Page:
While Heerenveen have been infuriatingly inconsistent this season, Finnbogason has been in impressive form throughout. He introduced himself to his new fans with two goals against reigning champions Ajax in his first home game in a 3-3 draw. From then on, he hasn’t stopped. No matter how big the occasion or the opponent, Finnbogason has always been a reliable source of goals for Van Basten, even when he hasn’t been playing well himself.
One particularly memorable match is the 2-1 win over NAC Breda. A turgid first-half performance from Heerenveen and Finnbogason was followed by a poor start to the second period in which the Breda club took the lead. The Icelandic forward was given a chance to pull his side level with a penalty in the 75th minute, but his poor attempt from the spot was kept out by Jelle ten Rouwelaar.
It wasn’t Finnbogason’s day, it seemed.
But the striker didn’t shy away, he persevered and eventually popped up to score two quick-fire goals to steal the three points in the crucial clash against the fellow relegation candidates.
Following that clash, Van Basten said he felt he could rely on Finnbogason to pull the side out of trouble, no matter how poor he has been throughout the match, and he has a point. Heerenveen have only lost three games in which their star striker has scored, and 19 of his goals have come in the second-half of a match, eight of those in the final 15 minutes.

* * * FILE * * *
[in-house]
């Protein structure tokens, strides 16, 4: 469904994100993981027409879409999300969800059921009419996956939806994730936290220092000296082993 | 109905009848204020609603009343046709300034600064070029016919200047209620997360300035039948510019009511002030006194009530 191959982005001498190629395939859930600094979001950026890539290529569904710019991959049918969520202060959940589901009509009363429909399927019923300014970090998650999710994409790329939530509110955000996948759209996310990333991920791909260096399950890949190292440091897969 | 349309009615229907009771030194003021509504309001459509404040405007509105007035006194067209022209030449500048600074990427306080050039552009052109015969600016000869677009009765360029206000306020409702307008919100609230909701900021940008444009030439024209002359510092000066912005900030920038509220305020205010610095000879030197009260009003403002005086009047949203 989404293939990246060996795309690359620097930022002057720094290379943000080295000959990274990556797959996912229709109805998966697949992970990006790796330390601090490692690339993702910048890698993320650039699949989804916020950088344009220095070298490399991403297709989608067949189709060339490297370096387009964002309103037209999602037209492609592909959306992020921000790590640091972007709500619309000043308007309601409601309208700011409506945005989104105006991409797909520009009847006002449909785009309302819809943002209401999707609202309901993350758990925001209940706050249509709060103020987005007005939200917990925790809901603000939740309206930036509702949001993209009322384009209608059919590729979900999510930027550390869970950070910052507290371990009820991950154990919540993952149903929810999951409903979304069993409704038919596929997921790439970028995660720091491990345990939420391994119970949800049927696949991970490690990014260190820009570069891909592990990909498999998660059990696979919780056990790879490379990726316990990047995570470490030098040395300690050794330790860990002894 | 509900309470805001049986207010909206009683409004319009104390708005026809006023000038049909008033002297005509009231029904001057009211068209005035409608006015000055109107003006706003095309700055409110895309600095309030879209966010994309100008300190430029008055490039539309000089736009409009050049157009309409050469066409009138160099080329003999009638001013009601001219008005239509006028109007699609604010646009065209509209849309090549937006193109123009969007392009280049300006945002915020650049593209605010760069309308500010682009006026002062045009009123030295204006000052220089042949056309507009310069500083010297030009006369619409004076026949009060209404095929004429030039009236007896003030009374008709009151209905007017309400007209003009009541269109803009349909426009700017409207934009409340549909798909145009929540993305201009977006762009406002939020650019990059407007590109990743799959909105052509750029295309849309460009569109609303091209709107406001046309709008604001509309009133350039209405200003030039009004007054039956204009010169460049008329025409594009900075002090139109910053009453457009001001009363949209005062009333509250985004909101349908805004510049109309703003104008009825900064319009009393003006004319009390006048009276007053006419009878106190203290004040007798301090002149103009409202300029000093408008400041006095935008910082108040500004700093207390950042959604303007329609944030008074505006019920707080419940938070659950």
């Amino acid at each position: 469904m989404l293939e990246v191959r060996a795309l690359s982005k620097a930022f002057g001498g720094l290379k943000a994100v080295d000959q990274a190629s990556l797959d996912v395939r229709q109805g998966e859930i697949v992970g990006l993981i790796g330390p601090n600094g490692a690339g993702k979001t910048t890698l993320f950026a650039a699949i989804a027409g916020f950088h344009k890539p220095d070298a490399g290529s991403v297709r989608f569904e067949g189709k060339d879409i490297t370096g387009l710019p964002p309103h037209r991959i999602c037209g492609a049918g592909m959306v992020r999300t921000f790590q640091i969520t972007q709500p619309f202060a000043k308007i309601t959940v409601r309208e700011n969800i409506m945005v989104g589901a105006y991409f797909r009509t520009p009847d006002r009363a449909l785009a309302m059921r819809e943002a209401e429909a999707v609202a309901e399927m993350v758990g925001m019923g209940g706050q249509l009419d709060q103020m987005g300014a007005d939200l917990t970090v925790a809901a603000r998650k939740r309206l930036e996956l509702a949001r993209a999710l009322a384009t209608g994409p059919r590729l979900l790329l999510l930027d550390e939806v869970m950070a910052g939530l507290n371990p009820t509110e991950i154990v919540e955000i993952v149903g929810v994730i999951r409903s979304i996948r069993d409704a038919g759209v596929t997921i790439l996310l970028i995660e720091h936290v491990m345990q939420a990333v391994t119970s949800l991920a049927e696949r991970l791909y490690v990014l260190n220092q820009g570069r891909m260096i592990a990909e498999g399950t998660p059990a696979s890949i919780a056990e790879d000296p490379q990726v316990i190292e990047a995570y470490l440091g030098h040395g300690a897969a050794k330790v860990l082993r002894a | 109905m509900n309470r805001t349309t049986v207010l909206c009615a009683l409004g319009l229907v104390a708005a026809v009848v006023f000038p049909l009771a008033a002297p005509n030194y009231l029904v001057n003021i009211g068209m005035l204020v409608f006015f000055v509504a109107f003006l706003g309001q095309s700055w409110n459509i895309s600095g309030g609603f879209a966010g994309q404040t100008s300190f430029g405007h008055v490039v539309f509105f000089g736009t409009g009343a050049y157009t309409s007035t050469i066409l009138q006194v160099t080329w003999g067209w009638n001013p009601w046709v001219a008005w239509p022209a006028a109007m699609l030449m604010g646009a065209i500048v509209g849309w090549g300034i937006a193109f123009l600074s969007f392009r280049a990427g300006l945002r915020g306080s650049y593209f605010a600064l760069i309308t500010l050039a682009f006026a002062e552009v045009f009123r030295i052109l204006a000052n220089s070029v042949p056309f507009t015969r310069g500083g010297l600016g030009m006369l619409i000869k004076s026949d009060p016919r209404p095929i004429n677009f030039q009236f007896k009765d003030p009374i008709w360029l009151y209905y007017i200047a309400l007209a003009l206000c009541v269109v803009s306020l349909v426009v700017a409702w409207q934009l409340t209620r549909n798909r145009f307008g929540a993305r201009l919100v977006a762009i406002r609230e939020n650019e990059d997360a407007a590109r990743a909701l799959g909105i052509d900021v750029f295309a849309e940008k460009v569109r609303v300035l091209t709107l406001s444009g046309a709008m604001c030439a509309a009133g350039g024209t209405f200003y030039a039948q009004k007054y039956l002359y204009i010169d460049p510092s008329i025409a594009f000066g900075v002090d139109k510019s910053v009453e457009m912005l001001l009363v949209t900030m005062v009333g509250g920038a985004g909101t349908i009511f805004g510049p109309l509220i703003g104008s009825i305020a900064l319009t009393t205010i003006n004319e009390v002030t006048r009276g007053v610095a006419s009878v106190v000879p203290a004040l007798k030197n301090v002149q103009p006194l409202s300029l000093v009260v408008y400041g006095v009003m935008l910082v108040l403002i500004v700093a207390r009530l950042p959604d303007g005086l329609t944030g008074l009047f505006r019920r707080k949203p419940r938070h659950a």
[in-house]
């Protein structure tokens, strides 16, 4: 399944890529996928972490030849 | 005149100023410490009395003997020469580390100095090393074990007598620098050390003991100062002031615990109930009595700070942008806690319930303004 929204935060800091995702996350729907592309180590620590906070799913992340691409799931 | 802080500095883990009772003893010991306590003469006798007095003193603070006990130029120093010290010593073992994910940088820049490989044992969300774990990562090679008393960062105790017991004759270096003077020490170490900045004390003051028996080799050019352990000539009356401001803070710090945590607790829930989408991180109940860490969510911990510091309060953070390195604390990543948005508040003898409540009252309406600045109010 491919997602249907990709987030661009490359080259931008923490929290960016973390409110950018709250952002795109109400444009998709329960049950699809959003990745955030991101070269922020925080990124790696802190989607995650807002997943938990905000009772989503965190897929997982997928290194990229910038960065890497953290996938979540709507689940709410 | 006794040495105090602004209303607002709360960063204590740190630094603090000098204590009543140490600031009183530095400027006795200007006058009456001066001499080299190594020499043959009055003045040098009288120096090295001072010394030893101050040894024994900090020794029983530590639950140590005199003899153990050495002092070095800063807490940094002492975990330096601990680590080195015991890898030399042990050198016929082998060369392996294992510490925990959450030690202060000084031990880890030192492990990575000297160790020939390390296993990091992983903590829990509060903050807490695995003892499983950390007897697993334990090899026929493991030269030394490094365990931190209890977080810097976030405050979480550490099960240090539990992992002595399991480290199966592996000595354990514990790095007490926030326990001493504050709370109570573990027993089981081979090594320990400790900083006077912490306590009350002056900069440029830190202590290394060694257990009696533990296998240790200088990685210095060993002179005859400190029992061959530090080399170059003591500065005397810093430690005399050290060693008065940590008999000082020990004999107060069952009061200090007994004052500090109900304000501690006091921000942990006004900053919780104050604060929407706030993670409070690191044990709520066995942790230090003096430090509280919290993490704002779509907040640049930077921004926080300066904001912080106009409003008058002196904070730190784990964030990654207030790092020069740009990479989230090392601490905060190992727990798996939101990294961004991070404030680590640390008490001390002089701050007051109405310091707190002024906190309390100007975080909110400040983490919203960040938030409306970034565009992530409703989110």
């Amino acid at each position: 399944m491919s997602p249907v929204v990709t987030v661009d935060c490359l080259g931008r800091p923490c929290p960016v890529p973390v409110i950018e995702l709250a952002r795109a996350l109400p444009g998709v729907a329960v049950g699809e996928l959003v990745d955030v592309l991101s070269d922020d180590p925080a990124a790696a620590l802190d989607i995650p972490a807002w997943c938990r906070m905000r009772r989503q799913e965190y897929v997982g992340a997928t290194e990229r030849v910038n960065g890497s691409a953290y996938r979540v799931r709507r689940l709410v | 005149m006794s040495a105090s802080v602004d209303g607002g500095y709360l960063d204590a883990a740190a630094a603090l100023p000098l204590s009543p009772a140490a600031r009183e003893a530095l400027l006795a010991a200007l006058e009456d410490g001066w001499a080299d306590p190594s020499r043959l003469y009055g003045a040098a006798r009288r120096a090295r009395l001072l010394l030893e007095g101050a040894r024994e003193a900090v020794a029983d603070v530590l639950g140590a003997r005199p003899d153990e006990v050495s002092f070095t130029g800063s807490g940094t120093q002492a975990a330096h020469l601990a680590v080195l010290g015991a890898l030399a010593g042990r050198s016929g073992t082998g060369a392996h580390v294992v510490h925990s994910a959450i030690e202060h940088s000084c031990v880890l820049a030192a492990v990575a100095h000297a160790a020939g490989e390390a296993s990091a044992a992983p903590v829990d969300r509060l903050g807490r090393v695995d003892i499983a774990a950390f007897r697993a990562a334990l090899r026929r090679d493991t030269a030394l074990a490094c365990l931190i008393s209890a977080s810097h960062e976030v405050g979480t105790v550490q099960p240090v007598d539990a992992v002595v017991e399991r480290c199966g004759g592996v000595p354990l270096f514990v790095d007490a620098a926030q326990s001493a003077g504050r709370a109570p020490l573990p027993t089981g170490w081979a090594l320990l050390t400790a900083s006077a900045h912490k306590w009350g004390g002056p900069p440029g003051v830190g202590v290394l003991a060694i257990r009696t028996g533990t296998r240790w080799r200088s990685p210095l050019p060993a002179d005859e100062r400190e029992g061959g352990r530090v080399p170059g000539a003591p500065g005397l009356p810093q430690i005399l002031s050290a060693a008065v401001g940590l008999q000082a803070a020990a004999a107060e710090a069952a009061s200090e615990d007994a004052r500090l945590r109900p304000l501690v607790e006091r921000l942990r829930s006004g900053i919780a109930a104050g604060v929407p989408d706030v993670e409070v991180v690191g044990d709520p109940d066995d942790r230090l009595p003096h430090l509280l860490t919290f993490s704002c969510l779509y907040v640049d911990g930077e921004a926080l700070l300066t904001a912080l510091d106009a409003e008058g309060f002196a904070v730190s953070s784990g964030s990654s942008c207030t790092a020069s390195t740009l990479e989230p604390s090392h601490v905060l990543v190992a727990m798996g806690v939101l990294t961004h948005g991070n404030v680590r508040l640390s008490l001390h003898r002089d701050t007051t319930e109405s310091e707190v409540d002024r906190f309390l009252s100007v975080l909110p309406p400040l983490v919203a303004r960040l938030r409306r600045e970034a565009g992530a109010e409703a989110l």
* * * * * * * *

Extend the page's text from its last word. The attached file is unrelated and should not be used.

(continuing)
That performance followed another very important one, in the match against Twente. The score was tied at 1-1 and Twente had been the better team throughout the second-half, until Finnbogason jumped up to head in a Van La Parra cross in the 79th minute. It was a game between two coaches under pressure, and the forward’s late goal seemed to seal the fate of Twente boss Steve McClaren, who resigned days later.
“It was clear that the third goal would win the game,” he told me in our interview a few weeks after the encounter in Enschede. “Like always, I was waiting for my chances, getting into good positions and waiting for the ball to come and I was in the box when none of the defenders were awake and, fortunately for me, that was the winning goal.”
That statement seems to sum up the key aspects of Finnbogason’s playing style. Even when Heerenveen aren’t playing well, or the majority of the action is taking place at the other end, he is always sure to make himself available and always confident that he can make the difference for his team. That, combined with his remarkable ability to pop up in the right place at the right time and his incredible killer instinct and technique, makes him the perfect striker for the club. He does it in the big games and he does it in the small games. Recently, he drew his side level with Ajax in the Amsterdam ArenA to delay Frank de Boer’s side’s title party and he was even given man of the match, a rarity for an opposition player in the home of the Dutch powerhouse.